• The non-exhaustive list of “anti-competitive acts” was updated to include a “selective or discriminatory response” to a competitor for the purpose of impeding or preventing market entry, or for the purpose of eliminating a competitor from the market.
      • New potential maximum values of administrative monetary penalties were added. Historically, the maximum penalty was $10 million for the first offence and $15 million for subsequent offences. Bill C-119 introduced a new alternative maximum penalty threshold of three times the financial benefit derived from the conduct in question or up to 3% of annual worldwide gross revenues if the Tribunal cannot reasonably determine the value of the financial benefit.
      • Private parties were granted the ability to commence abuse of dominance proceedings before the Competition Tribunal, but to obtain leave they needed to demonstrate that they are directly and substantially affected by the abuse of dominance and no compensation could be ordered for the benefit of such parties.[4]
      • In determining whether a practice of anti-competitive acts is preventing or lessening competition substantially, the Tribunal may consider:
        • the effect of the practice on barriers to entry in the market, including network effects;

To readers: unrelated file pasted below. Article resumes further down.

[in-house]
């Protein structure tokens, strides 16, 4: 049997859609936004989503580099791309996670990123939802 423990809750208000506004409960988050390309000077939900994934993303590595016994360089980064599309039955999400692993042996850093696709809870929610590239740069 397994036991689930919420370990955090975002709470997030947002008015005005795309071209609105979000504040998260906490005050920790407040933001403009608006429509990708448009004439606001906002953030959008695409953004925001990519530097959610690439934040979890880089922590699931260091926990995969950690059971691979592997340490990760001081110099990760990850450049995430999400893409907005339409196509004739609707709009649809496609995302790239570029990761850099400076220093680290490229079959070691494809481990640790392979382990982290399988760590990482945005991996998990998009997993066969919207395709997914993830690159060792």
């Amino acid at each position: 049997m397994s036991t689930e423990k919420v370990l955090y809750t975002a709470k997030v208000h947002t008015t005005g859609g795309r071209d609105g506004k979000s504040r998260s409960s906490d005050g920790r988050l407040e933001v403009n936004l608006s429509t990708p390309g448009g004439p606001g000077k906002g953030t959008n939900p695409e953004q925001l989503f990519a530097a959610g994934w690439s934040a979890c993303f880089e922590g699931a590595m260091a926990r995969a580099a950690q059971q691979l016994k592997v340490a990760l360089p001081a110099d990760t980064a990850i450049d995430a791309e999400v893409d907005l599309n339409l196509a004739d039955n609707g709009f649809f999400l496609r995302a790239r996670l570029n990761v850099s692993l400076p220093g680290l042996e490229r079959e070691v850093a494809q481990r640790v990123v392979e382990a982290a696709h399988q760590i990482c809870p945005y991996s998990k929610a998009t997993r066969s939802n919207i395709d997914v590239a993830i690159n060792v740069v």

• the effect of the practice on price or non-price competition, including quality, choice or consumer privacy;
        • the nature and extent of change and innovation in a relevant market; and
        • any other factor that is relevant to competition in the market that is or would be affected by the practice.
    • Following Bill C-19, the maximum administrative monetary penalty for an abuse of dominance was the greater of either (a) $10 million for a first violation or $15 million for subsequent offences or (b) up to three times the value of the benefit derived from the anti-competitive practice or up to 3% of annual worldwide gross revenues if the Tribunal cannot reasonably determine the value of the financial benefit. The penalties under branch (a) have been increased to $25 million for a first violation and up to $35 million for subsequent offences.
    • If a firm is found to have abused its dominant position, the Tribunal may grant monetary awards to persons affected in an amount not exceeding the value of the benefit derived by the dominant firm (i.e., disgorgement) (in force on June 20, 2025).